Rift Between Democrats and Religious Growing Larger

Rift Between Democrats and Religious Growing Larger

When Democratic Party leaders “found God in the 2004 exit polls,” as
Washington Post columnist E.J. Dionne Jr. likes to say, no one expected
instant results. Many of the party’s early efforts to attract religious
voters, after all, were scattershot and not a little awkward. No one
knew quite what the “faith staffer”—a new breed of legislative aide—was
supposed to do, and random-seeming insertions of Bible verses into
floor speeches came off as Tourette’s syndrome for Democrats. In the
longer run, though, the new focus on forming relationships with
religious communities and voters has been the right move for a party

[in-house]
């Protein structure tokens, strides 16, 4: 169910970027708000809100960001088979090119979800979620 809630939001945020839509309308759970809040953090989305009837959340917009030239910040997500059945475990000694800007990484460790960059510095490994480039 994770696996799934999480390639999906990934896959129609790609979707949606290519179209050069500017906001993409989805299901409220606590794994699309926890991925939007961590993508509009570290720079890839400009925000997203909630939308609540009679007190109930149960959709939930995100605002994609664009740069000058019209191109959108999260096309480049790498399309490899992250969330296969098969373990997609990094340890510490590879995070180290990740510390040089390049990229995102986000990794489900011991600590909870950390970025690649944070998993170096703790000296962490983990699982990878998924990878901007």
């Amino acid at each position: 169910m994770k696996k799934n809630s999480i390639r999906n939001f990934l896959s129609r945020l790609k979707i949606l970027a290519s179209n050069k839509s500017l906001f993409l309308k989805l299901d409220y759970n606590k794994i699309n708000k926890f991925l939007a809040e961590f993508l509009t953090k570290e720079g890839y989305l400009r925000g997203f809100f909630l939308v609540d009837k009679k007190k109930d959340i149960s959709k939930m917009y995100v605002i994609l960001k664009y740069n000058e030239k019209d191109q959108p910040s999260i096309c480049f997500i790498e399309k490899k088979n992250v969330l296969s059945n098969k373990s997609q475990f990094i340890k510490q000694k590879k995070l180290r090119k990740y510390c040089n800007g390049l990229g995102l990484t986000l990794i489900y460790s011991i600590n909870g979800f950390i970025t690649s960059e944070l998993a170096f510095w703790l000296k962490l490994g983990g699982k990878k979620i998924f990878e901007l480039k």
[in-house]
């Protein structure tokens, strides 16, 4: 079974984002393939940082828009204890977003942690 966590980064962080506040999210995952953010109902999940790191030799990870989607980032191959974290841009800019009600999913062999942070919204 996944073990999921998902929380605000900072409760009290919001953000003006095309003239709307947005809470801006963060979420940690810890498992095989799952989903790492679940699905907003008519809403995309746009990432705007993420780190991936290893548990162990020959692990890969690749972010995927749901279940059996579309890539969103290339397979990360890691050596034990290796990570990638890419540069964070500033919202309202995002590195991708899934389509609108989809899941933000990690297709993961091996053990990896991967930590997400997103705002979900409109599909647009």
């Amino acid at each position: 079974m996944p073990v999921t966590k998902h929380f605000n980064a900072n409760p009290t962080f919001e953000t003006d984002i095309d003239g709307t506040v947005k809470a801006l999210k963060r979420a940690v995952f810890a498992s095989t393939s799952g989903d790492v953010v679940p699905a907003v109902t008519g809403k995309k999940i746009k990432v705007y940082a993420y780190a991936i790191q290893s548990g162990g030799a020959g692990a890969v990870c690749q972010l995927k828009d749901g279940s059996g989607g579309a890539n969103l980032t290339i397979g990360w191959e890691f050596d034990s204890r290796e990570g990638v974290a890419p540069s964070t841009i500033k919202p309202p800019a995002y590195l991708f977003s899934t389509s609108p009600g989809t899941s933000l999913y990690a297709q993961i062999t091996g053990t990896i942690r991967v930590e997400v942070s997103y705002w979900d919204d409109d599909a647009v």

that had essentially limited its religious outreach to black churches.
Democratic campaign trainings now smartly include tips for
communicating with Catholic voters. Candidates are starting to appear
on religious radio outlets. And Democratic National Committee Chairman
Howard Dean has even stopped saying things to intentionally antagonize
evangelicals.

Which is why it is startling that in the two
years since this Democratic revival began, the party’s faith-friendly
image has dimmed rather than improved. The Pew Research Center’s annual
poll on religion and politics, released last week, shows that while 85
percent of voters say religion is important to them, only 26 percent of
Americans think the Democratic Party is “friendly” to religion. That’s
down from 40 percent in the summer of 2004 and 42 percent the year
before that—in other words, a 16-point plunge over three years. The
decline is especially troubling because it cuts across the political
and religious spectra, encompassing liberals and conservatives, white
and black evangelicals, mainline Protestants, Catholics, and Jews

(Excerpt) Read more at slate.com

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